Parents New to Autism: Don't Fall for Pseudoscience like DAN! or MAPS.

This is an edited-for-privacy version of an article I posted on an autism parenting board this morning, in response to a parent asking for advice about DAN! doctors.


One of the loveliest features of this group is the opportunity for parents who are new to the world of disability and autism is to hear from parents with many years of experience -- so those new parents can avoid some of the mistakes we veterans unwittingly made.

DAN! (or MAPS, or "biomedical" approaches to autism, doesn't really matter) is pseudoscience. That means it is poppycock but sounds "sciencey," so that parents who are given few answers for how to help their autistic child by the mainstream medical establishment, and who are often desperate to "fix" their autistic child because of negative media messages about autism, will grasp at such seemingly authoritative straws. Hence the need for such practitioners to mention Ivy League  credentials, etc., repeatedly.

Note that DAN! doctors don't usually take insurance. So, erm, what are the families who can't afford such treatment supposed to do? Don't you think that if DAN! ideas were truly effective they would be embraced by the mainstream medical establishment and the government so that children of all income backgrounds could benefit, not just those whose families have sufficient income (or houses to mortgage)?

Love my dude.
[Image: Woman with medium-length red hair and sunglasses
sharing an embrace with a boy with short brown hair
Both with beige skin.]
Don't fall for it. Autistic kids need your understanding, not fixing. Yes, they need to learn how to cope with the world. But they also need to you help change the world, make it accommodate them, so they don't become so traumatized by it that they can't learn, or enjoy life.

Here are some guidelines for identifying DAN!/MAPS and other autism pseudoscience:

...all autism approaches should mirror the physicians’ credo “First, do no harm.” But how do you determine when benefits outweigh potential damage? The pseudoscience so often promoted as “autism treatments” has a handful of consistent identifying characteristics. Ask yourself:
  • Does this practitioner or vendor promise miracles that no one else seems to achieve?
  • Is the person promising the outcome also asking me for money?
  • Do I find any scientific research supporting their claims, or are there only individual (often emotional) testimonials of effects?
  • Does the practitioner or vendor promise a blanket “cure” for unrelated disorders, such as grouping together allergies and autism; or autism and ADHD; or autism, diabetes, cancer, and allergies?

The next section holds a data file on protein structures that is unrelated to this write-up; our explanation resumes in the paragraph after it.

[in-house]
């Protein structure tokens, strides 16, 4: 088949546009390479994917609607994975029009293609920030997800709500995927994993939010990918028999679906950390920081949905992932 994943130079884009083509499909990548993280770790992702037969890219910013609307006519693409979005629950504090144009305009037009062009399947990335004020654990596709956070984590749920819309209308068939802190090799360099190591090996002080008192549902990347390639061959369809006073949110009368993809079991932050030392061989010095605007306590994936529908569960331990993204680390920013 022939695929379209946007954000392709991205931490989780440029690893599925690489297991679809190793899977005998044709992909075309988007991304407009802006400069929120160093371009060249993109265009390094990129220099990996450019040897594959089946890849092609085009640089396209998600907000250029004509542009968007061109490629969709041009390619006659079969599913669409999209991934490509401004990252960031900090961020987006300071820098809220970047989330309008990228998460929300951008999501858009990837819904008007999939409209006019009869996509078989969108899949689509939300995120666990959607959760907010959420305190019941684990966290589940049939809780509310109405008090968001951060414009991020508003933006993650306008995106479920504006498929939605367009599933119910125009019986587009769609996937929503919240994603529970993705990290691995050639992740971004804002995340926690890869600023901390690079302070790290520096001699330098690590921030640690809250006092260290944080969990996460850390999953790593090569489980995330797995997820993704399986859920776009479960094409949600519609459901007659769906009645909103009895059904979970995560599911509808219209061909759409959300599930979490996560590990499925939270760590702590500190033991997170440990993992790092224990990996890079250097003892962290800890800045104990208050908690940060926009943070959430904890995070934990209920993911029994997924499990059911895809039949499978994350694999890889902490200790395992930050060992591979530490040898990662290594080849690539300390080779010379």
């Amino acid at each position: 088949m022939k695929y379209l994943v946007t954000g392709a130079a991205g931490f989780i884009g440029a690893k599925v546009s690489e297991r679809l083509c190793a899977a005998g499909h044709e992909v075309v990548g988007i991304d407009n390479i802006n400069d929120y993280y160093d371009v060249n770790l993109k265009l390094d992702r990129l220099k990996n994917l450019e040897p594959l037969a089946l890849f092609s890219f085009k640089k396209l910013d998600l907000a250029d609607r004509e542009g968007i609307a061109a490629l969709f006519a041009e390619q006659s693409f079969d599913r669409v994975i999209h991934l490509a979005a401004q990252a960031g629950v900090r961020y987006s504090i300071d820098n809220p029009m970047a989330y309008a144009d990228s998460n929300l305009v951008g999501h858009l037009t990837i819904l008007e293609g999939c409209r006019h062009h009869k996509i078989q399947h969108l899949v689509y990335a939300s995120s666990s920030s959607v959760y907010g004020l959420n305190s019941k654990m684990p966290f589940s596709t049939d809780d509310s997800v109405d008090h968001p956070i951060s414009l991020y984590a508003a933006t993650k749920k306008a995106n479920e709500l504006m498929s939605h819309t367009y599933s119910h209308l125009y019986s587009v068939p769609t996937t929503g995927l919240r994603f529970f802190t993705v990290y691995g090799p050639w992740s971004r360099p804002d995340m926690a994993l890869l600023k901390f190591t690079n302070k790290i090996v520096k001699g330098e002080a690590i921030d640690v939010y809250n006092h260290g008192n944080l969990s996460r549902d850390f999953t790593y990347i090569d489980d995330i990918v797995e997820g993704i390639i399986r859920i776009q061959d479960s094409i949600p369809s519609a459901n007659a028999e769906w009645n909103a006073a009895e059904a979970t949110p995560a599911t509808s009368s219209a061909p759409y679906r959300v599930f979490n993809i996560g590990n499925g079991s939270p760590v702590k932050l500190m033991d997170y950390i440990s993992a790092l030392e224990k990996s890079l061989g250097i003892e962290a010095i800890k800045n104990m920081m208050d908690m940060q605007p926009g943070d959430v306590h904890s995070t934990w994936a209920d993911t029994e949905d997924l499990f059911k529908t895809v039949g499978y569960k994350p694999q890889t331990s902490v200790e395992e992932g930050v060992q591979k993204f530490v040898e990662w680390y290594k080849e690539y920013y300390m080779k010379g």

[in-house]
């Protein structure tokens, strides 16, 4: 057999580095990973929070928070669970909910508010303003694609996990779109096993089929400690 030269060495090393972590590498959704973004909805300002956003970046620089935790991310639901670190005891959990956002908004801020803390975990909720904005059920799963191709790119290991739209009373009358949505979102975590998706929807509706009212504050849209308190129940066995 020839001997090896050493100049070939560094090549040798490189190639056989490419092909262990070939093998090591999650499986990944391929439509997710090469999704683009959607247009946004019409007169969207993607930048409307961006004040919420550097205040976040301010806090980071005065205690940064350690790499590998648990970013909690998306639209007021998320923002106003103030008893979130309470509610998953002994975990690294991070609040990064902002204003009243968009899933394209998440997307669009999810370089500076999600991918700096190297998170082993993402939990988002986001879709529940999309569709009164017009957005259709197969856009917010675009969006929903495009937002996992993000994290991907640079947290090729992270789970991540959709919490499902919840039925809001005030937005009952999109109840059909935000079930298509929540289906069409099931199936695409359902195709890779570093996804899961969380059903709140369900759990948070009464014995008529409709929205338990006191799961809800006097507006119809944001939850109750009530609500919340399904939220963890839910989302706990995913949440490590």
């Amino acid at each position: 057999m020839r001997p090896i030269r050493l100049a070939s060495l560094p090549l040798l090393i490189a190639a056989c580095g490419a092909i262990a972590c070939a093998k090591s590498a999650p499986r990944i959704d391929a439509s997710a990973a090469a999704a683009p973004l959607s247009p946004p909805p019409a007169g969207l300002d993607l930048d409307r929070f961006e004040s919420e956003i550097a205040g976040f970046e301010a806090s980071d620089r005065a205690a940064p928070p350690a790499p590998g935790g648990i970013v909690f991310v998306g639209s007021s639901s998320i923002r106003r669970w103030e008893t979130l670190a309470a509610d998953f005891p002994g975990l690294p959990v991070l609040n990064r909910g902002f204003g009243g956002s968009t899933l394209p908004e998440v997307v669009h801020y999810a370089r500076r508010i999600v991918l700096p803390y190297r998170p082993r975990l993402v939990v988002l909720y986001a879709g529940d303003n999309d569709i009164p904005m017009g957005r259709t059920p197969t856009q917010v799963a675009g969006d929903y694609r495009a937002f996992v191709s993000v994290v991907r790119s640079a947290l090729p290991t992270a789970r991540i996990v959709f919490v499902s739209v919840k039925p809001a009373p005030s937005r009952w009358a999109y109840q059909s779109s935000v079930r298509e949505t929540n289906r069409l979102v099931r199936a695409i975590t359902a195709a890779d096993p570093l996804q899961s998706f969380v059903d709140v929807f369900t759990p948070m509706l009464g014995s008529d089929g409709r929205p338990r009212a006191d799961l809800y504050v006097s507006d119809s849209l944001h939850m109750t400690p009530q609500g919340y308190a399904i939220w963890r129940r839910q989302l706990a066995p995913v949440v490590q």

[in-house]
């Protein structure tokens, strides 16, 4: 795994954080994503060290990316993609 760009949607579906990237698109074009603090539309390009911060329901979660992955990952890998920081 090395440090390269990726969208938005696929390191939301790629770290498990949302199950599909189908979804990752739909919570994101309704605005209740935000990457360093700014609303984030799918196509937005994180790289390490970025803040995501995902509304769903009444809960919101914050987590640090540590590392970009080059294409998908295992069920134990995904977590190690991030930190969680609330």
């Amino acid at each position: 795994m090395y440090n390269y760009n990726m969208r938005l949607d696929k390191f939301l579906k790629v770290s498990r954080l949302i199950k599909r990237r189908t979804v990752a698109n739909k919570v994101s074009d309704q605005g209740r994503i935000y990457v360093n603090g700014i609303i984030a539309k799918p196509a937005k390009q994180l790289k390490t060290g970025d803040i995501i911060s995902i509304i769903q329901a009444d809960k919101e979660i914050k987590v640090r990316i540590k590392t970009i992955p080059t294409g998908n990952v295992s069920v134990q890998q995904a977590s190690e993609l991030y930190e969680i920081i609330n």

• Does the practitioner or vendor have strong credentials as an expert in the therapies they’re promising, or in the field of autism?
Thinking critically is one of the most important actions we can take for those we love, and for ourselves.

From: http://www.thinkingautismguide.com/p/mission-statement.html
Here are some other resources for parents new to autism:
Good luck. You are not alone. So don't fall for anyone who tries to isolate you and turn you against the mainstream medical establishment -- while gladly taking your money.



How Can Tech Benefit Autistic People? My Comments at IMFAR 2015's ASDtech panel

One of the highlights of the 2015 International Meeting for Autism Research (IMFAR), for me, was being invited to speak on the panel for the ASDtech SIG (Special Interest Group). I've created a Storify compilation of the panel's highlights, but was also given the chance to opine on how tech can best benefit autistic people like (and unlike) my son. So I did, as you might imagine.

Sue Fletcher-Watson of Edinburgh University organized the panel and moderated the discussion. My co-panelists were Ofer Golan of Bar-Ilan University and The Transporters; Dan Smith, President of Autism Speaks's DELSIA, (Delivering Scientific Innovation for Autism); and Oliver Wendt of Purdue University and SPEAK MODalities LLC.

I’m senior editor at Thinking Person’s Guide to Autism, which is a website, book, and information-sharing community of autistic people, professionals, and parents. I’m also the parent of a 14 year old mostly non-speaking son. He’s very awesome. If you’re interested in iPad technology you might know him, he was in a lot of the early videos [at 13:45] and articles about iPads and autism.

My background is as a software producer, professionally, for both Electronic Arts and The Learning Company. I’ve been using that expertise to give iPad workshops all over the world about how iPads can benefit autistic people, and I help maintain a recommended apps and resources spreadsheet that has been shared a lot.

But one of the most important things I try to do as part of Thinking Person’s Guide to Autism is, in our Facebook community — which has over 130,000 people and I highly recommend you join — is hear directly from families, from professionals, and specifically from autistic people themselves as to what is it that they want in their lives, what will help them.